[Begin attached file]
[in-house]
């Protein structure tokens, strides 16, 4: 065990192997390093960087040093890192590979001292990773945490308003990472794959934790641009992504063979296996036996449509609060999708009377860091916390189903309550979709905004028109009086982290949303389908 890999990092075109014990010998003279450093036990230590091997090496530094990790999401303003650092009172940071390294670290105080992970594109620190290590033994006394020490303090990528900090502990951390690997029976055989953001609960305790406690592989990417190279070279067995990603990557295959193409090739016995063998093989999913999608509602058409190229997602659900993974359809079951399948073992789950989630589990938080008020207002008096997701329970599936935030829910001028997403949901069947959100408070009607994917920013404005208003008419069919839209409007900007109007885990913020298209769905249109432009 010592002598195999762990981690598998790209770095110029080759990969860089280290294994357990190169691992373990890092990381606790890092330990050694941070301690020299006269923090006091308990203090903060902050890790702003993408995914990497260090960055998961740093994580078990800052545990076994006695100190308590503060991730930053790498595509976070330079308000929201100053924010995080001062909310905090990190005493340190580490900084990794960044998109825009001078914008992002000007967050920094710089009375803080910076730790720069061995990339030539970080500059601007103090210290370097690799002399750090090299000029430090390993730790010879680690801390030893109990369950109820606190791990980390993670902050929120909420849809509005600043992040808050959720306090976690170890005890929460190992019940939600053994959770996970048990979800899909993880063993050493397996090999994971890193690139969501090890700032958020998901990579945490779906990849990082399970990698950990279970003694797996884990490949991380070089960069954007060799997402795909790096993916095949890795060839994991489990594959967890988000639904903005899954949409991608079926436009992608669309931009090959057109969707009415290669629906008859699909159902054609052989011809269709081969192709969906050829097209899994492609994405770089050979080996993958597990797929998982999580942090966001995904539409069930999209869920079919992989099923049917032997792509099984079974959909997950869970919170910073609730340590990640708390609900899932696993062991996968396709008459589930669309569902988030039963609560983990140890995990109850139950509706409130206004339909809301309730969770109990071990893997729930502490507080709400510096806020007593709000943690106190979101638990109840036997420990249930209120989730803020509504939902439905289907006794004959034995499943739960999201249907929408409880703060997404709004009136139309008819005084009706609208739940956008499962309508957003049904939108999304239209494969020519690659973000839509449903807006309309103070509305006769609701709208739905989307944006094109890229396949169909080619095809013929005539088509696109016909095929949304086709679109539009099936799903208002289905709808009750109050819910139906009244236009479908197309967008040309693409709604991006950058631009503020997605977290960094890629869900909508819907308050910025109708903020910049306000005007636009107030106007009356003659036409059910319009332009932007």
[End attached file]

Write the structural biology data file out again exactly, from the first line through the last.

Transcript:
[in-house]
């Protein structure tokens, strides 16, 4: 065990192997390093960087040093890192590979001292990773945490308003990472794959934790641009992504063979296996036996449509609060999708009377860091916390189903309550979709905004028109009086982290949303389908 890999990092075109014990010998003279450093036990230590091997090496530094990790999401303003650092009172940071390294670290105080992970594109620190290590033994006394020490303090990528900090502990951390690997029976055989953001609960305790406690592989990417190279070279067995990603990557295959193409090739016995063998093989999913999608509602058409190229997602659900993974359809079951399948073992789950989630589990938080008020207002008096997701329970599936935030829910001028997403949901069947959100408070009607994917920013404005208003008419069919839209409007900007109007885990913020298209769905249109432009 010592002598195999762990981690598998790209770095110029080759990969860089280290294994357990190169691992373990890092990381606790890092330990050694941070301690020299006269923090006091308990203090903060902050890790702003993408995914990497260090960055998961740093994580078990800052545990076994006695100190308590503060991730930053790498595509976070330079308000929201100053924010995080001062909310905090990190005493340190580490900084990794960044998109825009001078914008992002000007967050920094710089009375803080910076730790720069061995990339030539970080500059601007103090210290370097690799002399750090090299000029430090390993730790010879680690801390030893109990369950109820606190791990980390993670902050929120909420849809509005600043992040808050959720306090976690170890005890929460190992019940939600053994959770996970048990979800899909993880063993050493397996090999994971890193690139969501090890700032958020998901990579945490779906990849990082399970990698950990279970003694797996884990490949991380070089960069954007060799997402795909790096993916095949890795060839994991489990594959967890988000639904903005899954949409991608079926436009992608669309931009090959057109969707009415290669629906008859699909159902054609052989011809269709081969192709969906050829097209899994492609994405770089050979080996993958597990797929998982999580942090966001995904539409069930999209869920079919992989099923049917032997792509099984079974959909997950869970919170910073609730340590990640708390609900899932696993062991996968396709008459589930669309569902988030039963609560983990140890995990109850139950509706409130206004339909809301309730969770109990071990893997729930502490507080709400510096806020007593709000943690106190979101638990109840036997420990249930209120989730803020509504939902439905289907006794004959034995499943739960999201249907929408409880703060997404709004009136139309008819005084009706609208739940956008499962309508957003049904939108999304239209494969020519690659973000839509449903807006309309103070509305006769609701709208739905989307944006094109890229396949169909080619095809013929005539088509696109016909095929949304086709679109539009099936799903208002289905709808009750109050819910139906009244236009479908197309967008040309693409709604991006950058631009503020997605977290960094890629869900909508819907308050910025109708903020910049306000005007636009107030106007009356003659036409059910319009332009932007």